Tourism Minister Charles Clifford accused commercial lending banks of operating like a cartel on Friday during his contribution to the budget debate.
Mr. Clifford also suggested that the Cayman Islands Development Bank could one day take on the role of a central bank, dictating interest rates to commercial lenders.
He said it was important to draw a distinction between the role of a development bank and a central bank, but added ‘perhaps one day it can grow into that role (of a central bank).’
Mr. Clifford was responding to comments by opposition leader MeKeeva Bush that, having opposed its creation in 2001, the Government was now unprepared to take advantage of the CIDB to provide cheaper loans to Caymanian businesses and individuals.
Mr. Bush said the PPM should arrange additional funding for the CIDB so it could bridge the gap that exists for businesses and individuals in relation to interest rates and access to funds.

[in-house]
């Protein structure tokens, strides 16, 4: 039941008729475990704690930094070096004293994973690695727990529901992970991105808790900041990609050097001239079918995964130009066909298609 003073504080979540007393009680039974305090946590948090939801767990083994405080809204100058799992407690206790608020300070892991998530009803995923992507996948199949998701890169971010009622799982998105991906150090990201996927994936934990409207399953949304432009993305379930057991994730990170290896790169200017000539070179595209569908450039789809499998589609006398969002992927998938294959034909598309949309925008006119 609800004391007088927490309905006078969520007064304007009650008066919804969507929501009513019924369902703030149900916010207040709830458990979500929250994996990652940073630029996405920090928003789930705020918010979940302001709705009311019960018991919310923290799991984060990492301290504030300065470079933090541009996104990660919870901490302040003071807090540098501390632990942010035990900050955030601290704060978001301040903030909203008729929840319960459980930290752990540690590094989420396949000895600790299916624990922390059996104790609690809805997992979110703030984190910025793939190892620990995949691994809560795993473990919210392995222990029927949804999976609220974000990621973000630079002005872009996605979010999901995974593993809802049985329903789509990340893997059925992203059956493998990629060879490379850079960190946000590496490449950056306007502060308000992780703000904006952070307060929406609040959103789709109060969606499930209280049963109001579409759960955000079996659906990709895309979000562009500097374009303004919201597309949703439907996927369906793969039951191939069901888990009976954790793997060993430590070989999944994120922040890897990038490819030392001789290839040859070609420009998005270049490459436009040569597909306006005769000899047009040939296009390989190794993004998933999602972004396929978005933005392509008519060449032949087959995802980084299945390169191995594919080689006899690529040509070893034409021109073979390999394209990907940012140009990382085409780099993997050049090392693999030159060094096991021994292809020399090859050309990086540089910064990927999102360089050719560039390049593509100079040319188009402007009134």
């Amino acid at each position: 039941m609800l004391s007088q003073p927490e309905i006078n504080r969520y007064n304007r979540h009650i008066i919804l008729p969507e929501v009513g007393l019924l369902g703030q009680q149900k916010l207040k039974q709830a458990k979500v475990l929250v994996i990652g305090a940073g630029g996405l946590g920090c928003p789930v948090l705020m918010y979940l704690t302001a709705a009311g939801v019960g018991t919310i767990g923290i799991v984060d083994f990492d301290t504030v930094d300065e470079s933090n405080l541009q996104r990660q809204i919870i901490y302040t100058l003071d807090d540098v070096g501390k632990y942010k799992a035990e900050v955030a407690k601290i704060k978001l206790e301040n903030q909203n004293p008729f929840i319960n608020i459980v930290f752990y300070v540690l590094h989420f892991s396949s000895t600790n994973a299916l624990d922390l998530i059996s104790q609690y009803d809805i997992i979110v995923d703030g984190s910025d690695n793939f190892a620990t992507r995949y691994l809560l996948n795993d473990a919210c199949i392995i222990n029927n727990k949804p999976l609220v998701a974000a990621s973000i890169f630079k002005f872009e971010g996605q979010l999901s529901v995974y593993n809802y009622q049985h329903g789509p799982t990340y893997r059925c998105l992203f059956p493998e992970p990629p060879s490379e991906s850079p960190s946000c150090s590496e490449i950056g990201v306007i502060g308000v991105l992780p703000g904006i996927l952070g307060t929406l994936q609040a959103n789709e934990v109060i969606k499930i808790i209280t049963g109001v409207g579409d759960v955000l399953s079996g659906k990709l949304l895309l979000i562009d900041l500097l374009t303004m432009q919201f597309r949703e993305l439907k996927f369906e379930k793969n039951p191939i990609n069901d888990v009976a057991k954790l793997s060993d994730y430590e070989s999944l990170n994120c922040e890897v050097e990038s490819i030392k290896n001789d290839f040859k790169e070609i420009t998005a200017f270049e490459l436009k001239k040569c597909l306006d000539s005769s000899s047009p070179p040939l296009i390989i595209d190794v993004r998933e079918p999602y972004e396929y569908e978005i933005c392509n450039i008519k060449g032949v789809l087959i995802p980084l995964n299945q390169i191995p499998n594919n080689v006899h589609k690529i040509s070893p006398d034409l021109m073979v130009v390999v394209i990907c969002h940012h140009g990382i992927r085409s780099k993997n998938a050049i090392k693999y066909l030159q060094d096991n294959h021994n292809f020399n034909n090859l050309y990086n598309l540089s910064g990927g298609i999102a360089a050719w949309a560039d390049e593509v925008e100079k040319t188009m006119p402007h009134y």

‘The PPM has had two years to organise the additional funding and it is time this was done.’
Mr. Clifford defended the Government’s management of the CIDB, noting that between June 2004 and December 2006 the bank recorded asset growth of 164 per cent. Its loan portfolio grew by 169 per cent over the same period, he added.
Mr. Clifford said the CIDB had initially been hamstrung because Mr. Bush’s government failed to put in place operational and lending policies; something the PPM government had since implemented.
Mr Clifford defended the Government’s track record of encouraging small business.
‘I don’t think there has ever been a time when a government has placed such an emphasis on small business,’ he said.
In addition to the role being played by the CIDB, the Cayman Islands Investment Bureau was also helping to stimulate economic development through the growth of the small business sector, he said.
Mr. Clifford’s comments came after Bodden Town MLA Osborne Bodden’s suggestion that the country enact antitrust laws to help curtail the high cost of living.
Speaking last week in the Legislative Assembly, Mr. Bodden said bank interest rates and fuel costs were two of the major culprits for Cayman’s high cost of living.